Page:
So, as you can see, if someone offers to help you underwrite the costs, it is actually better to turn the tables on them and ask them to instead give that same amount to the matching gift pool to “leverage” people’s giving the night of the dinner – business people especially understand leveraged giving and love that option even better than underwriting.


If someone wants to give to the match individually and also wants to support us through their corporation or company and wants to be listed in the program for public relations value, I still allow that to happen. However, I will never use the term “underwriter or sponsor” but use the term “Partner” and list them as such. That is a broader term and doesn’t link their money to the dinner, the costs of the dinner, or to underwriting. I have never had anyone not want to be listed as a partner instead of an underwriter or sponsor. They care that their logo is there and prominent and that’s all that is important to them.


If someone wants to be listed as a contributor to the dinner, I will never use the term "underwriter" or "sponsor" - instead, I list them as a "partner"

BUT WHAT ABOUT THOSE PESKY EVENT COSTS?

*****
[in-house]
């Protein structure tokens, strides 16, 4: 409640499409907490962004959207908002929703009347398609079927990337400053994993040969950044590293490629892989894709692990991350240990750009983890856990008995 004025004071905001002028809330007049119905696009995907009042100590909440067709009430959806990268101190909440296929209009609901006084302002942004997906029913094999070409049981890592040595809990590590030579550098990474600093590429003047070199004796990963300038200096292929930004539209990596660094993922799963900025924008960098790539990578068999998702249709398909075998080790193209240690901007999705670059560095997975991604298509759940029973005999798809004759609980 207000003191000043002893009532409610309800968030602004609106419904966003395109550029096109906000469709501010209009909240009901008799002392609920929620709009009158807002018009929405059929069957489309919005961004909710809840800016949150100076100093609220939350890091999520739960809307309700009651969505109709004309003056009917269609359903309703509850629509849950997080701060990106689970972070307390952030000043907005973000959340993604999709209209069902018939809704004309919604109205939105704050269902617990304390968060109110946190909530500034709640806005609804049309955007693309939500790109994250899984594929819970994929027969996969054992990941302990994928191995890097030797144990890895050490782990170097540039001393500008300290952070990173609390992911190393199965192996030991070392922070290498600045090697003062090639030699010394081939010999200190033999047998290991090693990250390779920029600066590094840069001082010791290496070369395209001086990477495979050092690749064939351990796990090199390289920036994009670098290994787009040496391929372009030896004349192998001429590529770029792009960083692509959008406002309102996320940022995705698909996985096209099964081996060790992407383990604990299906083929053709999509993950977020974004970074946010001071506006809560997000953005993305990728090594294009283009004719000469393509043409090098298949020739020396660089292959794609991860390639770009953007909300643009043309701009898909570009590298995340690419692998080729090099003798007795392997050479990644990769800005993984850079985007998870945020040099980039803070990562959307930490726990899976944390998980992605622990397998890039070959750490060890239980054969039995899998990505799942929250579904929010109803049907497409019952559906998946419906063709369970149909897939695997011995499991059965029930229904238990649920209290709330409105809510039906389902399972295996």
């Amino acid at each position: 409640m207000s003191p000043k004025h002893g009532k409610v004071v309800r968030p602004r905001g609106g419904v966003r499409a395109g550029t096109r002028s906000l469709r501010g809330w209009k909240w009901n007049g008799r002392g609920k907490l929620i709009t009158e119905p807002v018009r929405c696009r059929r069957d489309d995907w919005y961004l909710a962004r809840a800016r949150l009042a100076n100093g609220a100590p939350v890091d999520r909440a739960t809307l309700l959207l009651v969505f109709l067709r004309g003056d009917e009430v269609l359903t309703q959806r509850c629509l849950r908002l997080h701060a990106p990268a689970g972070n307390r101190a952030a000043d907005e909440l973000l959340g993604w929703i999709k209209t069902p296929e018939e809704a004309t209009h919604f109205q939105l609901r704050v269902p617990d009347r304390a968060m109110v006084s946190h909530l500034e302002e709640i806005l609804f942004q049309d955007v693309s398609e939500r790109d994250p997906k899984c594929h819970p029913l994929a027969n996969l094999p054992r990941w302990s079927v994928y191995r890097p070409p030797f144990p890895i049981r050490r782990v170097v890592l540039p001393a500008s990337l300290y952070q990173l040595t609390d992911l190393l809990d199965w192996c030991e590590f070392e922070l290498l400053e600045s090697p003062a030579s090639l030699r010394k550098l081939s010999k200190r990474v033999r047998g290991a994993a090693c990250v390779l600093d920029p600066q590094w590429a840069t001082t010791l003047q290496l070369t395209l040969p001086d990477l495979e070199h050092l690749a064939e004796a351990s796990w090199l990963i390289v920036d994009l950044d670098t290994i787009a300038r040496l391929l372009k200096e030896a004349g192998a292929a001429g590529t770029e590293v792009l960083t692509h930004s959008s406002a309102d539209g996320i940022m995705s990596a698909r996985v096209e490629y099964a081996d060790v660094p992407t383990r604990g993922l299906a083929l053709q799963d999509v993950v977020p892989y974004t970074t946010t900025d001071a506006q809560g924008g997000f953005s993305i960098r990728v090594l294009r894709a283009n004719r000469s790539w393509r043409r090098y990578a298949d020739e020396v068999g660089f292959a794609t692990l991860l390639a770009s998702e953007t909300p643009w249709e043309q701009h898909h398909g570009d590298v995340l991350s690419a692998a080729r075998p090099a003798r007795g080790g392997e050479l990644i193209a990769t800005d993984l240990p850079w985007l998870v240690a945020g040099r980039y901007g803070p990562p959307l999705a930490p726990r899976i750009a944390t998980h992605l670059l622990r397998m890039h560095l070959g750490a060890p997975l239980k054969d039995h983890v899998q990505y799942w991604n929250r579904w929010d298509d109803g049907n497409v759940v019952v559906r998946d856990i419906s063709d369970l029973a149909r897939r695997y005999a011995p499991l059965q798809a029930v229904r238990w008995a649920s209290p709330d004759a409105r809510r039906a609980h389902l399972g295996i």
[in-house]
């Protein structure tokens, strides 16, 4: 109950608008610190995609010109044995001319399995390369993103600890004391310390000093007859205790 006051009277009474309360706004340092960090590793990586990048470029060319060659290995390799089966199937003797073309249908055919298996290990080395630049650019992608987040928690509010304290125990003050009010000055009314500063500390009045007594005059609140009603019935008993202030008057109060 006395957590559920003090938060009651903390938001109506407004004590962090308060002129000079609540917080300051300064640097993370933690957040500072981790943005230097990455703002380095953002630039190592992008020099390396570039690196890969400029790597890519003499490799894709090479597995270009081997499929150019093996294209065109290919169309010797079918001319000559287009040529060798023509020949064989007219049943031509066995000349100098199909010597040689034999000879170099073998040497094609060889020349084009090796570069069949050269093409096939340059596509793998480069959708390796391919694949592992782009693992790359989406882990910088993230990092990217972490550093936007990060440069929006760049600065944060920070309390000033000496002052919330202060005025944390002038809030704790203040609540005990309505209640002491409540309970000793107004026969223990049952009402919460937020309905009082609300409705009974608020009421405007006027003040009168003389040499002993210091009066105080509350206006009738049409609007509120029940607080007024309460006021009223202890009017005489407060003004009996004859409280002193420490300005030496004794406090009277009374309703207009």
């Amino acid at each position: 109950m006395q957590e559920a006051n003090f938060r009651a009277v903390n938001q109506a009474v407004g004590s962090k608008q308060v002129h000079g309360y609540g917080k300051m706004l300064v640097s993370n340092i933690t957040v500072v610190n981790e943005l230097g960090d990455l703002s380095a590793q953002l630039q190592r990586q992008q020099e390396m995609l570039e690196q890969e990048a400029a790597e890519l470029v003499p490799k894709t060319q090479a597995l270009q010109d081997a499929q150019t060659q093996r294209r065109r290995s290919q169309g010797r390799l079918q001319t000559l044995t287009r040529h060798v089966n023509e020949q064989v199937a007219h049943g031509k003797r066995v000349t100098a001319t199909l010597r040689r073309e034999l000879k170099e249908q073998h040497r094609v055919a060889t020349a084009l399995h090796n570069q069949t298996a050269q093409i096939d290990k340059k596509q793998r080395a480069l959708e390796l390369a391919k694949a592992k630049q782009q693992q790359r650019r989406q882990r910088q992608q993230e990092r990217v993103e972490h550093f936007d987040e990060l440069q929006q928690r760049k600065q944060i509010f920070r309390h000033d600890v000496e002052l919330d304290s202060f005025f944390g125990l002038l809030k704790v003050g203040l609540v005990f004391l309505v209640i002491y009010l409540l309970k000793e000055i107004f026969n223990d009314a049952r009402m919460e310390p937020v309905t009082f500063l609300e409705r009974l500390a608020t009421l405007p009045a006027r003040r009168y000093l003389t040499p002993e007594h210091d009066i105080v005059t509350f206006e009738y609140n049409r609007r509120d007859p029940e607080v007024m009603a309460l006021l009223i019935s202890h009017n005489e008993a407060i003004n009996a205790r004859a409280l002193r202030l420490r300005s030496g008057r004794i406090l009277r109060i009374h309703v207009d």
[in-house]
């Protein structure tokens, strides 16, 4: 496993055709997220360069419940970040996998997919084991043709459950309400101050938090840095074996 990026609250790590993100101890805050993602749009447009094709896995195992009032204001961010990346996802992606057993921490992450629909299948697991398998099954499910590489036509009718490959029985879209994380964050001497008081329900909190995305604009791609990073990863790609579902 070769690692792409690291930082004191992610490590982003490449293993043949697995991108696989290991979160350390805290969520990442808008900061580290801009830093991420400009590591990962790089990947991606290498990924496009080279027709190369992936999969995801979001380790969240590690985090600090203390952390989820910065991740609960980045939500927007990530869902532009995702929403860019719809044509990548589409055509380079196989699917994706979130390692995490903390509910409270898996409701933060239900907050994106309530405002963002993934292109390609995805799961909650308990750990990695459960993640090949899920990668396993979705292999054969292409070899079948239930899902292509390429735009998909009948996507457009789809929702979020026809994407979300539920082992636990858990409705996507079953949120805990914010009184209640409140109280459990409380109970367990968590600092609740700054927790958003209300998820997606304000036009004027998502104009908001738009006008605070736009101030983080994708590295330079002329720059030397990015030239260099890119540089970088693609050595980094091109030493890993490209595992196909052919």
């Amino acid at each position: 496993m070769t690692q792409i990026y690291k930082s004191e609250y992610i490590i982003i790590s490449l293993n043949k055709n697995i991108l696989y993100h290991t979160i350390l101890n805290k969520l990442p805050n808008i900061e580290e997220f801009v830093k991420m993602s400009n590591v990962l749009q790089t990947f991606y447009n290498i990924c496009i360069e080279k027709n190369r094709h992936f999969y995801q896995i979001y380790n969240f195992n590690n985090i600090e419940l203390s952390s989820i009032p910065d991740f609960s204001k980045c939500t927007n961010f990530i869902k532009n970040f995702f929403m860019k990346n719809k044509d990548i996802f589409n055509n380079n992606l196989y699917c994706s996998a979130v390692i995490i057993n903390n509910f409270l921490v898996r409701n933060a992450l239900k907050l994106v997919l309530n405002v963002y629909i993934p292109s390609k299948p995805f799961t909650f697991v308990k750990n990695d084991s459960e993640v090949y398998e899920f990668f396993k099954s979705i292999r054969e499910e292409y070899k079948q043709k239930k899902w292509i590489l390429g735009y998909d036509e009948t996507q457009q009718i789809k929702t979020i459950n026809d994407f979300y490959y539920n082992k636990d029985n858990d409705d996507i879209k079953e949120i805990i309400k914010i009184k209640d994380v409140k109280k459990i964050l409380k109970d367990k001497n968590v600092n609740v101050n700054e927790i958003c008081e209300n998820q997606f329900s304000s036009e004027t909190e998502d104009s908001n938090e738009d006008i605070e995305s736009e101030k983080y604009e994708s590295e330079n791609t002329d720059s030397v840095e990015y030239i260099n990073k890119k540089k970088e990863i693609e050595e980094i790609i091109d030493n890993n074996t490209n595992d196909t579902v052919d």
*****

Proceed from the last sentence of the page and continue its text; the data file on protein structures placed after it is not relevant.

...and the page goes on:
If covering up-front costs is still an issue, there are a number of things that can be done to help with that. Ask the venue (hotel, club, etc.) if they will extend direct bill to your ministry. That allows you to establish credit and will mean that you just pay a deposit and not pay the remaining balance days before the event, but days after the event – and after the event means you can use the proceeds from the event. Having to pay before the event means that you need to tap into reserves, which might be a major issue as it is for most non-profits.


Also, don’t be afraid to ask the venue if they can “live with a lower deposit”. Remember, everything dealing with food and beverage is negotiable. Getting a venue to lower the deposit from $2500 to $1000 or $500 happens all the time. Or ask them to split the deposit into bite-sized chunks; $500 today, and $500 every month for five months or $500 today and $1000 next month and $1000 the following month. This won’t reduce your total bill, but may help with cash flow.


Printing and other materials can be donated and those individuals can be listed as “partners’ in the program the night of the dinner.You would be surprised how many items can be donated. Being a good steward of God’s resources is the most important aspect of the dinner but we also need to be wise stewards and using a match rather than getting underwriters or sponsors is wise stewardship.

©2020 Cru. These materials cannot be duplicated in any form without the permission of James W. Dempsey, with the exception of worksheets and forms. None of these materials should be used for profit.